Black Lives Matter

On March 11, 1959, when A Raisin in the Sun premiered at the Ethel Barrymore Theatre, Lorraine Hansberry became the first African-American woman to have a play produced on Broadway. Prior to her death from pancreatic cancer at the age of 34, Hansberry also wrote The Sign in Sidney Brustein's Window and, with her husband Robert Nemiroff, co-wrote To Be Young, Gifted and Black: An Informal Autobiography. That title inspired Nina Simone to compose a song (with lyrics by Weldon Irvine) that was also entitled "To Be Young, Gifted and Black."

Wikipedia now lists at least 82 African-American playwrights ranging from those who are deceased (Maya Angelou, James Baldwin, Langston Hughes, August Wilson) and those in their eighties (Douglas Turner Ward, Melvin Van Peebles, Adrienne Kennedy, Ed Bullins) to artists like Dael Orlandersmith (56) and Anna Deavere Smith (64), who are still writing and performing their own monologues.

While playwrights such as Lynn Nottage (51), Suzan Lori-Parks (52), George C. Wolfe (60), and Ntozake Shange (66) are familiar names on the theatrical landscape, a younger generation of gifted African-American dramatists such as Katori Hall (34) and Marcus Gardley (37) have been impressing audiences with their work.

Back when she was enjoying her success on Broadway, I doubt that Hansberry (who is purported to have been a closeted lesbian) would have thought of naming her autobiography To Be Young, Gifted, Black, and Gay. But I can't think of a more appropriate way to describe 34-year-old Tarell Alvin McCraney whose plays, in the past five years, have been presented to Bay area audiences by the American Conservatory Theatre, Magic Theatre, Berkeley Repertory Theatre, and Marin Theatre Company.

* * * * * * * * * *

The Marin Theatre Company recently staged the Bay area premiere of McCraney's Choir Boy which, although commissioned by the Manhattan Theatre Club as part of a co-production with the Alliance Theatre of Atlanta, had its world premiere at the Royal Court Theatre in London in the Fall of 2012. Following its American premiere at MTC in June of 2013, it has been produced by several regional American theatre companies.

As the play begins, its protagonist, Pharus Jonathan Young (Jelani Alladin), who has been chosen to become the leader of the Drew Prep Chorus the following year, is proudly singing the school song at the senior class's graduation ceremony when he is interrupted by a heckler calling him a sissy and faggot. When hauled before the headmaster (Ken Robinson) of the Charles R. Drew Prep School for Boys and ordered to explain why he froze while singing the school song, Pharus falls back on the school's tradition of loyalty to his classmates. He may be a screamer, but he's not a snitch.


Jaysen Wright, Forest Van Dyke, and Jelani Alladin
in a scene from Choir Boy (Photo by: Kevin Berne)

Upon his arrival at Drew, the first student assigned to room with Pharus had requested a transfer. His current roommate, Anthony Justin James (Jaysen Wright) may be a top jock with smelly feet, but "AJ" is acutely aware of the numerous ways in which Pharus has never hesitated to help him with his studies and be polite to his family. Among the other students in the Drew Prep Chorus are:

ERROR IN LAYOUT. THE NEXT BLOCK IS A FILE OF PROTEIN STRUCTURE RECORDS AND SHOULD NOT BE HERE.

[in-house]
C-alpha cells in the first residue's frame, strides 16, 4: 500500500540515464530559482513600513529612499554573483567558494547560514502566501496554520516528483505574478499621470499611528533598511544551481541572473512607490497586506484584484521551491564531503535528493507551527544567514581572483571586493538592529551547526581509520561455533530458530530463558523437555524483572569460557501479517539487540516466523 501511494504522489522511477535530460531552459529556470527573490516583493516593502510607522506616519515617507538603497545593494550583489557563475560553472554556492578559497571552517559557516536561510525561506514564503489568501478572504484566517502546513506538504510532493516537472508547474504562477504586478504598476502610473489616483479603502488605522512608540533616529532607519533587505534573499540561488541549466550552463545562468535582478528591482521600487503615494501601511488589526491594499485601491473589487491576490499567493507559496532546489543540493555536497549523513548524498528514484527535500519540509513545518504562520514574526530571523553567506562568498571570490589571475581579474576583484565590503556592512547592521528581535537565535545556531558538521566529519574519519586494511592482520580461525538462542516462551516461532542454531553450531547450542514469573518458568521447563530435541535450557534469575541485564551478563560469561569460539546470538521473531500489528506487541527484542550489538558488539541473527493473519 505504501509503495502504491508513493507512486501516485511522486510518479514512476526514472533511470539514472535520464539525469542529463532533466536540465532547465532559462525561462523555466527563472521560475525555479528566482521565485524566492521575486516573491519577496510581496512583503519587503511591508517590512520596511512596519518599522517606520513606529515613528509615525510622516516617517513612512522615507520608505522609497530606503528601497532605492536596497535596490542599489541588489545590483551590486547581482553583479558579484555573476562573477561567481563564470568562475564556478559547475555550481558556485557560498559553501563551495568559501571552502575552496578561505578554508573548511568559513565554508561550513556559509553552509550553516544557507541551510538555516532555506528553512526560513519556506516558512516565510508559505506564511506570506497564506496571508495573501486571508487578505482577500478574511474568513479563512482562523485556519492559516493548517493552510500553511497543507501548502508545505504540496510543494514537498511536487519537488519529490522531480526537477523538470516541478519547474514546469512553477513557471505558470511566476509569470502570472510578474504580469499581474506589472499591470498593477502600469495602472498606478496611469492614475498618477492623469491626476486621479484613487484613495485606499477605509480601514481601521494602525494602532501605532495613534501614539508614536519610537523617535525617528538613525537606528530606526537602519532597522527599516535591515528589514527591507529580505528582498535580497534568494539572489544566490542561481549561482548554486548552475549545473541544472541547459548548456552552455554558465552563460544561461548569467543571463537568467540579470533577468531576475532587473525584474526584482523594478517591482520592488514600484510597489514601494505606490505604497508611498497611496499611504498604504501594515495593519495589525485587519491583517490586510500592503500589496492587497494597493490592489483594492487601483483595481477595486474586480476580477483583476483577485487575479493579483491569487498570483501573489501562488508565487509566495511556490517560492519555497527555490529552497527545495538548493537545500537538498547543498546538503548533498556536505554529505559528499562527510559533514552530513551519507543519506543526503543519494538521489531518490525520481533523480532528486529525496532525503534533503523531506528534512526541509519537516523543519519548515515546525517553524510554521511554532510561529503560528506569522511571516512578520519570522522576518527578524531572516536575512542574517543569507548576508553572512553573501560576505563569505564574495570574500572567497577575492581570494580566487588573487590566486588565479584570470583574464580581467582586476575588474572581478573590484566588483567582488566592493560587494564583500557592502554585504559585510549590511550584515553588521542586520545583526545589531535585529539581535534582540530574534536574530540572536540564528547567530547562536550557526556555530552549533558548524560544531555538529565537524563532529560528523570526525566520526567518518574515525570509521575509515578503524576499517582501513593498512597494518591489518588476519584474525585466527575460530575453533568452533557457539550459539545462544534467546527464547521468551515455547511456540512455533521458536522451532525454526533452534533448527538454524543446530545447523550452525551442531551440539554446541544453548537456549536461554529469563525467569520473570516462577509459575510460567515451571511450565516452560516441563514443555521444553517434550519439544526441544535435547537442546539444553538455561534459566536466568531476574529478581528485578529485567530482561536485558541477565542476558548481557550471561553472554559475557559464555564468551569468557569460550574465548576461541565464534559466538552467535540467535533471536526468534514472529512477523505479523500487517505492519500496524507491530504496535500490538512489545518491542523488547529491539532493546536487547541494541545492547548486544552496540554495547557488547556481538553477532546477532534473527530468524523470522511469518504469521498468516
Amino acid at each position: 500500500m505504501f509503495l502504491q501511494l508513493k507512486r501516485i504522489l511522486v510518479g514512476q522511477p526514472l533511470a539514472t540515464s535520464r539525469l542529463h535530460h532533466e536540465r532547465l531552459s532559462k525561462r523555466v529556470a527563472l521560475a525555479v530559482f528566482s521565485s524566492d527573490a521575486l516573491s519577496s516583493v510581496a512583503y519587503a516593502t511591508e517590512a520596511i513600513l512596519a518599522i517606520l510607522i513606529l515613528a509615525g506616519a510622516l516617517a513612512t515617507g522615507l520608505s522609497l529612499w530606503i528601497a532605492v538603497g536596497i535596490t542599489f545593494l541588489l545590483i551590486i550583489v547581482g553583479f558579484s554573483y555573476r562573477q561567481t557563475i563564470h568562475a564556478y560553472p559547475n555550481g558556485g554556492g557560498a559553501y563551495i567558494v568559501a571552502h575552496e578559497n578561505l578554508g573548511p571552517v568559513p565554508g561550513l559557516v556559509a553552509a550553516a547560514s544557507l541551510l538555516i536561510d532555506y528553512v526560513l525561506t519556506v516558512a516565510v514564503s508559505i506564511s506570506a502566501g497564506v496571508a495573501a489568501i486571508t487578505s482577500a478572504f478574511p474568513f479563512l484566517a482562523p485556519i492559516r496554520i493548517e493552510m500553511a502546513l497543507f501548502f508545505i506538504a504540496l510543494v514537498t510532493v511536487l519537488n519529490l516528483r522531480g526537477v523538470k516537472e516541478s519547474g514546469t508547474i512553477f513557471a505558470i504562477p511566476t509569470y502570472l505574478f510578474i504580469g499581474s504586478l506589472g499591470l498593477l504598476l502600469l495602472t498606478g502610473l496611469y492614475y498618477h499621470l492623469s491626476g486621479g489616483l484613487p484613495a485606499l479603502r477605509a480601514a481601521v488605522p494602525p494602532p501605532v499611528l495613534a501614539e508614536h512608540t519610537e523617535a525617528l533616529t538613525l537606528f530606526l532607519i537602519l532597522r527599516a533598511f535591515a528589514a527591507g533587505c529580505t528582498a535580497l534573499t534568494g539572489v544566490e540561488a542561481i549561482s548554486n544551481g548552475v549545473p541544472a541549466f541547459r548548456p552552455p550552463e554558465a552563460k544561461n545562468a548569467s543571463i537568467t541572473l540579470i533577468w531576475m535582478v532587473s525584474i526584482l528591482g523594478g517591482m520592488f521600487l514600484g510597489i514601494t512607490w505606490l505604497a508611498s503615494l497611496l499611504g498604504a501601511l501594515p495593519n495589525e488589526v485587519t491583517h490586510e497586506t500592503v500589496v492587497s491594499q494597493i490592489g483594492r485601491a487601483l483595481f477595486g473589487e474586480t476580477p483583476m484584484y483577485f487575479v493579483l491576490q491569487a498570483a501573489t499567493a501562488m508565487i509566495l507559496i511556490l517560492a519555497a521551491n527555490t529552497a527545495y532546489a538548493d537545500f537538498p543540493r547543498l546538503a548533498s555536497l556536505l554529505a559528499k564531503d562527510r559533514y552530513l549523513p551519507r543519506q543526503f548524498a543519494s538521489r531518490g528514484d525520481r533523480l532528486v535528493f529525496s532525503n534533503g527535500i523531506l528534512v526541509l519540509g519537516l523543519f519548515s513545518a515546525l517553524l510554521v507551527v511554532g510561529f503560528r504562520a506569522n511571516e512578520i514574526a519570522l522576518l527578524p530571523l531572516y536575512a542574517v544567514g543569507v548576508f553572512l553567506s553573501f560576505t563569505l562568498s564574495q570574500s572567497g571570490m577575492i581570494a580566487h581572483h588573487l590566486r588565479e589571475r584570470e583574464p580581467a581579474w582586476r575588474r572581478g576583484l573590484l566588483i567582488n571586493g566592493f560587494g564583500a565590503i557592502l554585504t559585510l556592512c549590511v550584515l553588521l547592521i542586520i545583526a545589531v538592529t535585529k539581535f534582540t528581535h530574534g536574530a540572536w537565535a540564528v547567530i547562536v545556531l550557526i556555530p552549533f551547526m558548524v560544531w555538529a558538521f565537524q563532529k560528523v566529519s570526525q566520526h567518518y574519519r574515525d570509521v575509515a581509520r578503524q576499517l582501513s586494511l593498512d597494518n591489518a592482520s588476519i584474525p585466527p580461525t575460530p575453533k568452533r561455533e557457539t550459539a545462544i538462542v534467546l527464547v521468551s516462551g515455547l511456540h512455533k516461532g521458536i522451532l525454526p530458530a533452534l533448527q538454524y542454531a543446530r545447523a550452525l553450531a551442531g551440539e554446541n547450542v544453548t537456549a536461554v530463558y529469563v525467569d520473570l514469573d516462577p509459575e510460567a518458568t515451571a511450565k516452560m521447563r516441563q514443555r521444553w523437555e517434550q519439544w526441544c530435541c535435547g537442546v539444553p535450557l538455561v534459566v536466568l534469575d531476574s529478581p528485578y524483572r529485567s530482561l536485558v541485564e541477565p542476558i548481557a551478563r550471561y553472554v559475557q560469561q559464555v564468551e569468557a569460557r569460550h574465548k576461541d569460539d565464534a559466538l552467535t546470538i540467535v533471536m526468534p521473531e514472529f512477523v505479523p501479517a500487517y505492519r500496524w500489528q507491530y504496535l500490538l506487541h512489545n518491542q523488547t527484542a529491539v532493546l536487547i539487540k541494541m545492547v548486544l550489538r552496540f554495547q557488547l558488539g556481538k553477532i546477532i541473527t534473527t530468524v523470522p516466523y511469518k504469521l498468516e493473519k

• David Heard (Forest Van Dyke), a young man who hopes to become a minister but whose falling grades are threatening his scholarship.
  • Bobby Marrow (Dimitri Woods), the homophobic class bully whose uncle is the school's headmaster.
  • Junior Davis (Rotimi Agbabiaka), Bobby's loyal sidekick.

Junior Davis (Rotimi Agbabiaka) and Bobby Marrow (Dimitri
Woods) in a scene from Choir Boy (Photo by: Kevin Berne)

Most of the young men in the Drew Prep Chorus have been admitted to the school on scholarship and are acutely aware of the opportunities that might be afforded to them by a private versus public school education. For Pharus, whose love of music runs deep, the chance to lead the chorus is not just an honor but a dream come true. He also knows that his leadership position gives him a way to get back at Bobby.

Because this is a play about choir boys, Darius Smith's contribution as the production's music director is a key element of its success. Throughout the evening, the ensemble's singing is nothing less than thrilling. McCraney's play even offers something The Kinsey Sicks have never attempted: singing a cappella while nude and taking a shower!

Following a steamy encounter in which Pharus is assaulted in the showers by a closeted student (and refuses to name his attacker), Headmaster Marrow calls in a favor from one of the school's retired teachers, Mr. Pendleton (Charles Shaw Robinson), asking him to teach a special class in philosophy and become the faculty sponsor for the chorus. As McCraney explains:

"In black churches, often choir members are gay, but no one talks about it. We hand down this oral tradition that is spiritually charged and politically charged and often conveyed through music, but we look at culturally effeminate boys and don't talk about them as human beings. We think of them as great singers and extraordinary musicians and talents, but their lives, who they are as people, is left outside of our conversations or our cultural consciousness, even to this day -- which struck me because it's not like it happens in a vacuum. What we deem as effeminate or feminine traits start and continue early on. We try to mold and shape them into something else, and when it doesn't happen, we get silent about it."


Mr. Pendleton (Charles Shaw Robinson) and Pharus Jonathan Young
(Jelani Alladin) in a scene from Choir Boy (Photo by: Kevin Berne)